It can take six months to regain a normal microbiome after using antibiotics, and chances are good that not all of the microbes present before the antibiotics were administered will return. Researchers in Copenhagen conducted a small study (12 men) that examined gut diversity after a single course of antibiotics. They used 3 drugs considered antibiotics of last resort: meropenem, gentamicin, and vancomycin. While the gut microbes of the subjects recovered, 9 common species of gut bacteria could no longer be detected in their microbiome. Oluf Pedersen is the lead scientist of the study.
In this case, it is good that we can regenerate our gut microbiota which is important for our general health…The concern, however, relates to the potentially permanent loss of beneficial bacteria after multiple exposures to antibiotics during our lifetime.”
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This is what happens after a single course of antibiotics. What happens in the U.S., where outpatient healthcare providers prescribed more than 266 million courses of antibiotics in 2014, a third of which the CDC says are unnecessary? The same year saw an average of 835 antibiotic prescriptions for every 1,000 people. People who suffer from recurrent urinary tract infections (UTI) or chronic respiratory infections are likely given multiple courses of antibiotics in a single year. If it takes six months to mostly recover from a single course of antibiotics, those who take multiple courses are losing their chance to have a healthy, balanced microbiome.
It’s common to see articles comparing the gut bacteria of indigenous tribes with that of your average American. The indigenous microbiome is always more diverse. M. Gloria Dominguez-Bello is a microbiologist at the New York University School of Medicine and one of the authors of a study of the Yanomami tribe, first visited by the modern world in 2009. While Dominguez-Bello mentions diet, she also notes the difference in antibiotic use. The 2009 visit to the Yanomami in the Amazon is the first time the tribe was exposed to antibiotics, which can have a serious effect on gut health. Domingues-Bello says,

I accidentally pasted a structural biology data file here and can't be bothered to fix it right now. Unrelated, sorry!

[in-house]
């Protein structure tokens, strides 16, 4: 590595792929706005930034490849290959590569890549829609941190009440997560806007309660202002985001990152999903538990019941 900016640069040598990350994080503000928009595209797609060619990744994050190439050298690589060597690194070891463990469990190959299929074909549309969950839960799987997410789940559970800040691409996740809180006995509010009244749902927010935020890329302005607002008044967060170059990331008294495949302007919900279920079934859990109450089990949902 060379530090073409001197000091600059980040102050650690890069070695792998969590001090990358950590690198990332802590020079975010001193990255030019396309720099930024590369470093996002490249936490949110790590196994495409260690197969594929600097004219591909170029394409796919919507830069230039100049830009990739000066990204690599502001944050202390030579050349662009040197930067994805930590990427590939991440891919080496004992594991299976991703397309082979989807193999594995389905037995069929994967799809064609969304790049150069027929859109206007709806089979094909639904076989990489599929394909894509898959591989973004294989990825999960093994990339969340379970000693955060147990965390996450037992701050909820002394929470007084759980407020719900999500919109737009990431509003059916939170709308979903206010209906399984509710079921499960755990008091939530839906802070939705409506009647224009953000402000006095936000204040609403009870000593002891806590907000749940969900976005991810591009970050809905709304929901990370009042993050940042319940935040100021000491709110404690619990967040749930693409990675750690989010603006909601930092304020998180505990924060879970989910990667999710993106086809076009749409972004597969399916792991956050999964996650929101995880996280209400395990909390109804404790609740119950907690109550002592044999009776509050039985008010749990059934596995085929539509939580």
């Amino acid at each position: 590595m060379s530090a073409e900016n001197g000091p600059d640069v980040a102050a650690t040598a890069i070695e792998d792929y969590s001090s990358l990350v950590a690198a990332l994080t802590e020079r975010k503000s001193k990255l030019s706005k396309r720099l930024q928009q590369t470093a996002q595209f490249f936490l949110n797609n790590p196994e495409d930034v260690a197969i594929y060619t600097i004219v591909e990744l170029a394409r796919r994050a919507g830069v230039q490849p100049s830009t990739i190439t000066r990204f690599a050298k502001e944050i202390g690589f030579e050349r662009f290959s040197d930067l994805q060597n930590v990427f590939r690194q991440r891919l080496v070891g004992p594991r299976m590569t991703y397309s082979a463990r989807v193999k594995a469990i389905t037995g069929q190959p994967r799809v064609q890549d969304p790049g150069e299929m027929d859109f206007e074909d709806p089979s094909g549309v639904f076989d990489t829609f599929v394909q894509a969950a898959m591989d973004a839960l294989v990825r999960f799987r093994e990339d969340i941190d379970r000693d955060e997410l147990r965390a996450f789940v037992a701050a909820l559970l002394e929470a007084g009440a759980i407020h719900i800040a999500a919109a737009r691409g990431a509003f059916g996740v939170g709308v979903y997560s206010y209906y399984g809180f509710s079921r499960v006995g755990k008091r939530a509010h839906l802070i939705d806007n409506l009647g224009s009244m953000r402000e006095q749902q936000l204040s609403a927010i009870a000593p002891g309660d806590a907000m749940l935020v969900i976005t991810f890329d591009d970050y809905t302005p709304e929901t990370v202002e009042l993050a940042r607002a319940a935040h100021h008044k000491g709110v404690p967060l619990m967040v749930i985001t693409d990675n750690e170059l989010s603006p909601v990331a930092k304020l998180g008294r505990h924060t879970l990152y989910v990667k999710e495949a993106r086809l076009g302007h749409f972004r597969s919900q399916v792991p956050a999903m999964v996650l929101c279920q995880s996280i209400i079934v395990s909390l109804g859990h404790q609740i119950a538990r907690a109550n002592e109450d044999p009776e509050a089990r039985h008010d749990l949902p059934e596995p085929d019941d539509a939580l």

Antibiotics kill bacteria in the gut, and sometimes species don’t come back…This is especially true with children, whose microbiomes are in the process of getting assembled. Impacts on the microbiome at a young age can have long-lasting consequences.”
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Is it possible to replenish your gut bacteria after a course of antibiotics? The answer is both yes and no. You can bring your microbes back, but they will no longer be the same. Each time the microbiome is mowed down and resurrected, diversity and the immune system’s ability to adapt are reduced. Combine that news with the rise of antibiotic-resistant bacteria and you should want to be as far away from antibiotics as well. It pays to take a look at the other likely reason for indigenous peoples microbiome diversity: diet.
- Gut bacteria recover from antibiotics, but they may take six months – Ars Technica
- Recovery of gut microbiota of healthy adults following antibiotic exposure – Nature Microbiology
- CDC: 1 in 3 antibiotic prescriptions unnecessary – CDC.gov
- How Modern Life Depletes Our Gut Microbes – NPR